Freshman engineering students share innovative design ideas
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Ever seen a MOM (Mechanically Operated Mother)? How about a Parking Space Locator that can keep you from wandering around packed parking lots looking for your vehicle?
Or how about a Crosswalk Lighting System designed to make crossing busy streets safer for pedestrians?
Most people might never have seen such oddities, but freshman engineering students at Louisiana Tech University have.
Louisiana Tech’s College of Engineering and Science recently held its 2013 Freshman Design Expo, the culmination of a year-long, project-based learning experience during which students use an Arduino microcontroller to build a device that could eventually be patented and marketed. The Arduino is a tool for making computers that can sense and control more of the physical world than your desktop computer.
“This project culminates our freshmen engineering sequence of courses,” said Jane Petrus, student success specialist for the College of Engineering and Science. “The entire sequence exposes students to the many fields of engineering, such as electrical, industrial, mechanical, and chemical, through a variety of hands on projects.”
The Freshman Design Expo is part of the Engineering 122 course and counts for 20 percent of the students’ final grade. Students are challenged to think of something that ‘bugs’ them and work in a team to solve the problem.
“This generation of student thrives on hands on projects, and this specific project gives them freedom to pursue an area they find interesting. Some students love the outdoors, so their project may involve hunting or camping. Some students don’t like to wake up early in the morning, so they are creative in designing an alarm clock that will wake them for their 8 a.m. class. This project was started to encourage engineers to think outside the box and be creative and innovative, something most people don’t associate with engineering.”
Petrus said a record number of students participated in this year’s event.
“We have a record number of participants this year at 59 teams, ranging from two to four students each. The faculty members are also very involved and have spent time in class assisting the students with troubleshooting and fabrication. We also involve a huge panel of judges. The judges consist of upper classmen (junior and senior engineering students), Tech faculty (both current and retired), industry professionals, and community leaders. Dr. David Hall is the coordinator of the event and spent countless hours making sure everything was ready.”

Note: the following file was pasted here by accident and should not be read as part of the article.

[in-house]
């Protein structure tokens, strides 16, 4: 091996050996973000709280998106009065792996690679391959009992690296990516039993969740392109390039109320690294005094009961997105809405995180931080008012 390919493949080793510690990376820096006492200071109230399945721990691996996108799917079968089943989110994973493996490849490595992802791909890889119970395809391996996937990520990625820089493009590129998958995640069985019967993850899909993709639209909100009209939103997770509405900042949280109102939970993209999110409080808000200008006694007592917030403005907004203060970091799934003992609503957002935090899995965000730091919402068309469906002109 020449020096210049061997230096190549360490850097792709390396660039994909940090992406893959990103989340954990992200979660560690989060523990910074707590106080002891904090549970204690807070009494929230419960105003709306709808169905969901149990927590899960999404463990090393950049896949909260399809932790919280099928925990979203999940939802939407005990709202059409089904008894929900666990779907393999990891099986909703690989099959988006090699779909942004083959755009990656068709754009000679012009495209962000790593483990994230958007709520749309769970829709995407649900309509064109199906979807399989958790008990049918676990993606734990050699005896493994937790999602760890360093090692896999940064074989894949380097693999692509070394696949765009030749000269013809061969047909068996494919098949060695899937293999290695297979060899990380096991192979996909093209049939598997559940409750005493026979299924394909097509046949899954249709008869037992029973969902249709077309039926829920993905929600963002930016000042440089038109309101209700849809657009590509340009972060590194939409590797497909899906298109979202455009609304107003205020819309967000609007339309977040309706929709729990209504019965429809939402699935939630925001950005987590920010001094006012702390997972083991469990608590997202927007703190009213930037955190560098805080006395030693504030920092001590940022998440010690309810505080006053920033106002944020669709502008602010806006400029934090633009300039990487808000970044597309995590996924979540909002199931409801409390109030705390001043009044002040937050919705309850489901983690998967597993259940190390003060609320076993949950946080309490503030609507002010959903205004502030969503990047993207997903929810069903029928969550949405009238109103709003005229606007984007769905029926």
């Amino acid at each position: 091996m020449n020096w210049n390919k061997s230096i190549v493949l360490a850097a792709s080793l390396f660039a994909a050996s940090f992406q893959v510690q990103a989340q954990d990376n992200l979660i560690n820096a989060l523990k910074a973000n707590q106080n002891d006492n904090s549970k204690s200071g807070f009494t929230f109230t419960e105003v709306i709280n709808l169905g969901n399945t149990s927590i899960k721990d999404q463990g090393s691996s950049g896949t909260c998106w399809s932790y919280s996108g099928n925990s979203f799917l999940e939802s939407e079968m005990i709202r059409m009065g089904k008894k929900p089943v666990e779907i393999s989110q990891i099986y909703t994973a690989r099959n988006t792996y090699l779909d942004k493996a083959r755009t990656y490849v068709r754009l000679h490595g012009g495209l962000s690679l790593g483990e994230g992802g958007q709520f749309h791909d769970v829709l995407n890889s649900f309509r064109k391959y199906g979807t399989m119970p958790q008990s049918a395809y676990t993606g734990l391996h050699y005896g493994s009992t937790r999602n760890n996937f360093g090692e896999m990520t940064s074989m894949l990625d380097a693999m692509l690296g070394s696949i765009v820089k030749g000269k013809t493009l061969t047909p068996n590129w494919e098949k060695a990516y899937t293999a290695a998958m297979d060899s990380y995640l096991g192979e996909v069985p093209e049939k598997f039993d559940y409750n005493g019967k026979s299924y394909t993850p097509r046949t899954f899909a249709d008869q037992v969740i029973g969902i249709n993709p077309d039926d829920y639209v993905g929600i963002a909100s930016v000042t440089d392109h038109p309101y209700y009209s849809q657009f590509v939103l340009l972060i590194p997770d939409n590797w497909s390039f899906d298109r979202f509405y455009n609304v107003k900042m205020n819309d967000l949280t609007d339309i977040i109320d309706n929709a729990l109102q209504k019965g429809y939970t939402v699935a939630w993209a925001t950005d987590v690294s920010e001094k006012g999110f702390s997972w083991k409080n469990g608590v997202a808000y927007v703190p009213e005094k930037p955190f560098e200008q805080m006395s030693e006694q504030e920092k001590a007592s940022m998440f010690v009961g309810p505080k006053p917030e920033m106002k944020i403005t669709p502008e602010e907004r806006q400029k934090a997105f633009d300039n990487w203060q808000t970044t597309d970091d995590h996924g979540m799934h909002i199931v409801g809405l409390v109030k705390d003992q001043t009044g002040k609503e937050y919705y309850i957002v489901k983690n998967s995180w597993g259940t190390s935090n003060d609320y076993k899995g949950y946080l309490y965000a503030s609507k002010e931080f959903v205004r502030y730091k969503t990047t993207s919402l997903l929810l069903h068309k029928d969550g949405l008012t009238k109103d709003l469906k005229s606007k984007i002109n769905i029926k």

Haylee Thornhill, Ronnie Huckaby, Morgan Bolich and Walker Thurmon took first place for their “Fire Safe” project, which detects when a homeowner leaves a home and shuts off power to selected appliances to prevent potential fires and also powers the appliances back up when it detects a resident’s return.
“We just started brainstorming and running through ideas and when we came up with this one we knew it had good potential,” Huckaby said. “We just took it and ran with it.”
Thurmon said the process wasn’t easy.
“We knew if we could get it working it would be great, but the question was would it work?” he said. “We really just finished it and got it working a few days ago. It was down to the wire, but it all worked out.”
Second place went to Evan McDougall and Taylor Vancoevering for their “Perfect Pop” project, which uses a smart device inserted into a microwave oven and uses a sound sensor to detect when a bag of microwave is fully cooked, preventing overcooking.
Winning the Patent Pending Award were Warren Clardy, LeDarious Jones, Isaiah Kelly and Adam Parker for their project “Duty Calls,” designed to clean public toilets before each use. Taking the Shoot The Moon Award, for a good project that might not be completely functional, Drew Theriot and Travis Moore for their project “Multipurpose Laptop Sleeve,” which protects laptop computers in a backpack while also preventing it from overheating while charging.
Macey Sutherland and Neesha Siriwardane took the Can Do Award for their project “Pulse Oximeter Glove.” The Can Do Award is for a difficult project that actually worked and their project monitored blood oxygen content during endurance sports, providing athletes with vital information on how their bodies are reacting to the strain of competing.
The Da Vinci Award, given to the most creative and out of the box thinking, went to Drew Horn, Ryan McGuire and Dakota Morgan for their project, “Operation Chicken Coop,” which used a sequence of pipes and belts to make a stress-free environment to acquire eggs from a chicken coop with a sensor counting the number of eggs produced.
Justin Coe, Dalton Johnson, Hayden Migliore and Kelsey Phelan took the Rolex Award for best-constructed prototype for their “Laser Guitar,” a training instrument with a thinner and shorter neck and “strings” made up of lasers and photoresistors.
“I thought the expo went great and we had a record number of projects,” Hall said. “There were a lot of great projects with many coming up in the discussion for awards and a number that could be patented. Every year these Arduino sensors get less expensive, and when you pair them with a microcontroller, you can do some pretty amazing things as these projects show.”
Written by T. Scott Boatright – firstname.lastname@example.org